The reading and studying of The Five Thousand Year Leap is being made easier than ever before by being available in different formats:
First, the newly printed edition is updated and available at a substantial discount if purchased in quantity. While one copy is priced at $19.95, ten or more copies may be purchased for $5.00 each. Can you think of many other new books that contain such wisdom that can be had for such a price? This book becomes a gift one can give at any time during the year to be treasured by a whole family. The goal of NCCS is to get this book into the hands of millions of Americans because of what we know it will do to their hearts and thinking.
Second, The 5000 Year Leap is available in audio in MP3 format on one disk so that it may be played on any of the growing number of mobile devices capable of playing such files. This technology makes the distribution of the Founders’ story so inexpensive that cost becomes nearly a non-factor in its distribution. It also allows busy Americans to listen at times other than quiet reading times.
Third, our full-length classroom course on The Five Thousand Year Leap entitled American Government and Constitution, Part I, is available on DVD. It is developed as a full curriculum for use in schools and families. Because of its already popular acceptance, we will be replicating it in quantity later this month so that the price will come down from the VHS price of $149.95 to the DVD price of $49.95, which includes the textbook, suggested syllabus outline, assignments, quizzes, and examinations. This course was recorded live in a classroom setting and contains all embedded PowerPoint notes used in the live classroom.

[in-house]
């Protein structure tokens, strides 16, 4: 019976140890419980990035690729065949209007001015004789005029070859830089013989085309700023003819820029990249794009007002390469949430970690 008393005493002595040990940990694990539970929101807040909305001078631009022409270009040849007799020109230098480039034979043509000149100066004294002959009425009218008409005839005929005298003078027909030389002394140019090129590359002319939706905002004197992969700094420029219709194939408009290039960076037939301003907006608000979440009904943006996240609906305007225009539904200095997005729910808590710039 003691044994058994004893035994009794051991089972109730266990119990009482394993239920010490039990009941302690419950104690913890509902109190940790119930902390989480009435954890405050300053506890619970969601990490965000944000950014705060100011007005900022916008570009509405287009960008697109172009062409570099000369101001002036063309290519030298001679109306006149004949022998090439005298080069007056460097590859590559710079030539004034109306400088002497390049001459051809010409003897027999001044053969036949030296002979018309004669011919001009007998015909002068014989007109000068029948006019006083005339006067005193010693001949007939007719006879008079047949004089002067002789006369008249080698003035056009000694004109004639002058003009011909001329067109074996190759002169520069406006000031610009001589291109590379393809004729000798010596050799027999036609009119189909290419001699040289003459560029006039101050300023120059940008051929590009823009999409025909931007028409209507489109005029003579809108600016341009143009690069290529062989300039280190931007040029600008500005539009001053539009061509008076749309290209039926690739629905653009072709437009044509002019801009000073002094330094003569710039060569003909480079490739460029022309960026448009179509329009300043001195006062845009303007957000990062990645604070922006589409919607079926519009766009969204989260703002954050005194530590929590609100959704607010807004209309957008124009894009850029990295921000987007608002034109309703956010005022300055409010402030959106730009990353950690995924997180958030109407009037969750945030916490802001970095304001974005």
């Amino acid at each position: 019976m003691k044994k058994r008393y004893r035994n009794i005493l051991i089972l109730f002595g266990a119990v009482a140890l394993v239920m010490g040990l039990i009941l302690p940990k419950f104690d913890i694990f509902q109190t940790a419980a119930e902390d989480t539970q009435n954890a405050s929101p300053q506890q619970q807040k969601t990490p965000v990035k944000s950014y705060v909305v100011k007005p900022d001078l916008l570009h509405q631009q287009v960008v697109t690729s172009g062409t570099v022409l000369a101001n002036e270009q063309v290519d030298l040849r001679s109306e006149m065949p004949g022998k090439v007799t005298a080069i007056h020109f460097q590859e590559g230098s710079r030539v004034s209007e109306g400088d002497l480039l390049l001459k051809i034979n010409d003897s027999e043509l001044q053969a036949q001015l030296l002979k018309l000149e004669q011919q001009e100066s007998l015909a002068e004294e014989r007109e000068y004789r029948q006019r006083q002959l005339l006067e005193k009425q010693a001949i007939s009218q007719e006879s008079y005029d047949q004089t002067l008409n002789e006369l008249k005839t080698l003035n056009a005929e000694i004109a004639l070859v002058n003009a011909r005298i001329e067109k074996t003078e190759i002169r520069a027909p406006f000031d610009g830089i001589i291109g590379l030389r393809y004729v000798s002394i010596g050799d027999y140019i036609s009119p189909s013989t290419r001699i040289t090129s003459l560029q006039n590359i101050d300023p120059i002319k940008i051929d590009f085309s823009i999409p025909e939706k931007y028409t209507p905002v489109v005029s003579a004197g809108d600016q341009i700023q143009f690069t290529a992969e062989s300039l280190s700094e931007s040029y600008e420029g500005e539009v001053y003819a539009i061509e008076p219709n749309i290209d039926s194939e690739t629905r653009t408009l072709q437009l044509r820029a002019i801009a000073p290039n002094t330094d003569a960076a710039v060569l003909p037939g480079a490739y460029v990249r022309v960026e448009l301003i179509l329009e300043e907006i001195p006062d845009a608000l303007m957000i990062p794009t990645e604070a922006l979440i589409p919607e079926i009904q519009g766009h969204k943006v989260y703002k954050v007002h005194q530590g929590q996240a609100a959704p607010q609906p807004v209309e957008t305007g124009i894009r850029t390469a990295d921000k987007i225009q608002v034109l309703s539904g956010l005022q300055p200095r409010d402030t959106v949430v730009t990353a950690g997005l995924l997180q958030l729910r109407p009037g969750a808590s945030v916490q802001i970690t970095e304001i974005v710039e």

Fourth, a summary DVD will be available containing a discussion of several key concepts in The Five Thousand Year Leap . Some have asked for a shortened “first glance” of our full course and this DVD will be available to fulfill this request.
NCCS will continue to respond with the growing need to hear the Founders’ story by teaching one-day Saturday seminars around the nation. These Making of America seminars continue to be one of the best ways for NCCS supporters to interest their friends and family members in the exciting world of good citizenship. Needless to say, our nation is floundering and there is so much needless debate on how to solve problems. Needless, we say, because the answers have already been discovered over 200 years ago. When frustrated Americans hear the message from the Founders, it is like hearing a voice from the dust which has a familiar tone. Honest Americans seeking answers find great comfort in the Founders message.